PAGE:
Pope Francis is not known for mincing his words, but he truly unleashed his wrath against capitalism last night during an address to grassroots organizers in Bolivia, as part of his South American tour:
“Human beings and nature must not be at the service of money. Let us say no to an economy of exclusion and inequality, where money rules, rather than service. That economy kills. That economy excludes. That economy destroys Mother Earth.”
The pope used one of his favorite quotes about the root of all evil from Basil of Caesarea, a 4th century Greek bishop:
“And behind all this pain, death and destruction there is the stench of what Basil of Caesarea, one of the church’s first theologians, called ‘the dung of the devil.’ An unfettered pursuit of money rules. That is the dung of the devil.”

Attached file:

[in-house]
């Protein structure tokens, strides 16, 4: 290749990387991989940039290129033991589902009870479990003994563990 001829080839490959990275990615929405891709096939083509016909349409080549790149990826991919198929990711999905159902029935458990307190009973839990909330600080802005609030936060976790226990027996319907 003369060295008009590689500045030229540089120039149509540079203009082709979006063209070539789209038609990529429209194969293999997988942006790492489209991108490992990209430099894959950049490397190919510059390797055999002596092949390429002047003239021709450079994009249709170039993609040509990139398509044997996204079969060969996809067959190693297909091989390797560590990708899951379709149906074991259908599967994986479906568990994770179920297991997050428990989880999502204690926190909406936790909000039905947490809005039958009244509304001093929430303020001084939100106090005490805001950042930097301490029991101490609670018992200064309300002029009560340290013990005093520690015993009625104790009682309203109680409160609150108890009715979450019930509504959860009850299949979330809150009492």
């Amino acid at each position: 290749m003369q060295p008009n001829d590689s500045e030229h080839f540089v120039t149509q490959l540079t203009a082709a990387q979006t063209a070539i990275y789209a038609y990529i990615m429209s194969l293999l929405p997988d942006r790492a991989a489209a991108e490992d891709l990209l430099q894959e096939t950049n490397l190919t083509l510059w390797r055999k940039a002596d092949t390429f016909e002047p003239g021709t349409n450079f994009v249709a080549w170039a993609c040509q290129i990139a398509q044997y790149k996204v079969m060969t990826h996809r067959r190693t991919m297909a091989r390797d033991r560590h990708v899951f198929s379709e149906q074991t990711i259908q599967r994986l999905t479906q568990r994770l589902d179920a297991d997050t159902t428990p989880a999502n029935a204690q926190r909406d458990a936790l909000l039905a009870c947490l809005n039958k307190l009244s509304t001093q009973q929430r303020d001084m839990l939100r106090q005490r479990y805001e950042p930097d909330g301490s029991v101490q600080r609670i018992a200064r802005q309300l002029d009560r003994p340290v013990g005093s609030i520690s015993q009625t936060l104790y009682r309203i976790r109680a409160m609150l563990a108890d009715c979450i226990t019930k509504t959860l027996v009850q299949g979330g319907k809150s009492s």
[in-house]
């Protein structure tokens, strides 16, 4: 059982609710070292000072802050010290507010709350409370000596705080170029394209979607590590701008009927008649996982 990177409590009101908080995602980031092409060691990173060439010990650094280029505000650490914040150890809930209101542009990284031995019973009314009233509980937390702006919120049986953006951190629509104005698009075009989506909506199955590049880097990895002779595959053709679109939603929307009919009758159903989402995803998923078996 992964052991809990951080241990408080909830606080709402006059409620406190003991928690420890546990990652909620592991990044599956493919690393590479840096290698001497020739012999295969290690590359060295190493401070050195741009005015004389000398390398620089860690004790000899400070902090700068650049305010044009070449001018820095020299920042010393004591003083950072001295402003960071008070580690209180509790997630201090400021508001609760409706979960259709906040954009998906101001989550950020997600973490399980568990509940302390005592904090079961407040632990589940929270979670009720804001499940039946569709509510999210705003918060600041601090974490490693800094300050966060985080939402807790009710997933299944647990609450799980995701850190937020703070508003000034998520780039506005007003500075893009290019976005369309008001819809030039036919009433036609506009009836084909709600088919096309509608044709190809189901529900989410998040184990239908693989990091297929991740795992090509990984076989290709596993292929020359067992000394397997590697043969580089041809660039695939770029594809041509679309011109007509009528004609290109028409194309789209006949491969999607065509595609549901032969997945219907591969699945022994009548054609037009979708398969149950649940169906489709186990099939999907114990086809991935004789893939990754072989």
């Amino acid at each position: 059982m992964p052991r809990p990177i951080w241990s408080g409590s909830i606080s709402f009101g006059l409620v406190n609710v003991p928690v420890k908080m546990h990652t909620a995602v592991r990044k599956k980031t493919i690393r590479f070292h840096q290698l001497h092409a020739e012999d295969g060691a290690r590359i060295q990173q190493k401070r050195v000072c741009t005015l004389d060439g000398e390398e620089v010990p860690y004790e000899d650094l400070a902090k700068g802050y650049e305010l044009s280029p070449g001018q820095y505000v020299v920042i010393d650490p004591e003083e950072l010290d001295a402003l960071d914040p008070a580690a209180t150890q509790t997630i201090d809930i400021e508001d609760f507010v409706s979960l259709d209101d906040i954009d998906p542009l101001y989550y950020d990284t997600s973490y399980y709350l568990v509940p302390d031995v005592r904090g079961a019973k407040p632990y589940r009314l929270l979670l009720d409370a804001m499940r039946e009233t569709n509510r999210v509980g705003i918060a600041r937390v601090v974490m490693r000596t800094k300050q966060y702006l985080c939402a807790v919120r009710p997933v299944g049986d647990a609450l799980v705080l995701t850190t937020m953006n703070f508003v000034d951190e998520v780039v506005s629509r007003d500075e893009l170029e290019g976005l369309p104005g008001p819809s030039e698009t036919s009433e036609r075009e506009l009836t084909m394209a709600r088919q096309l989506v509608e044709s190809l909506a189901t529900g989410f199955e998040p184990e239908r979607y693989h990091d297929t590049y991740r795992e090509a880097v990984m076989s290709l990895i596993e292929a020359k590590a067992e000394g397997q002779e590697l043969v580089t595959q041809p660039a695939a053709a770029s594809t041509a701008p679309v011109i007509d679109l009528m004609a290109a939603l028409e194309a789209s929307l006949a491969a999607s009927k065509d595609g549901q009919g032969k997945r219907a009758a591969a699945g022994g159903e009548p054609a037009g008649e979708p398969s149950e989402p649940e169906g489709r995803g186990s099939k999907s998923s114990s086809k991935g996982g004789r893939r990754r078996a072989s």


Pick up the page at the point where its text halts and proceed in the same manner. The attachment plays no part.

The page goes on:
Following in the footsteps of Pope John Paul II, Pope Francis also asked for forgiveness for the colonial crimes against the native people “during the so-called conquest of America.” He lashed out against “new colonialism” which takes the form of corporations, lenders, free trade treaties “and the imposition of measures of ‘austerity’ which always tighten the belt of workers and the poor.”
A staunch environmentalist, as he proved with his last encyclical on climate change, the pope said that the Earth is being pillaged. “Cowardice in defending it is a grave sin,” he said, criticizing international summits for their lack of results.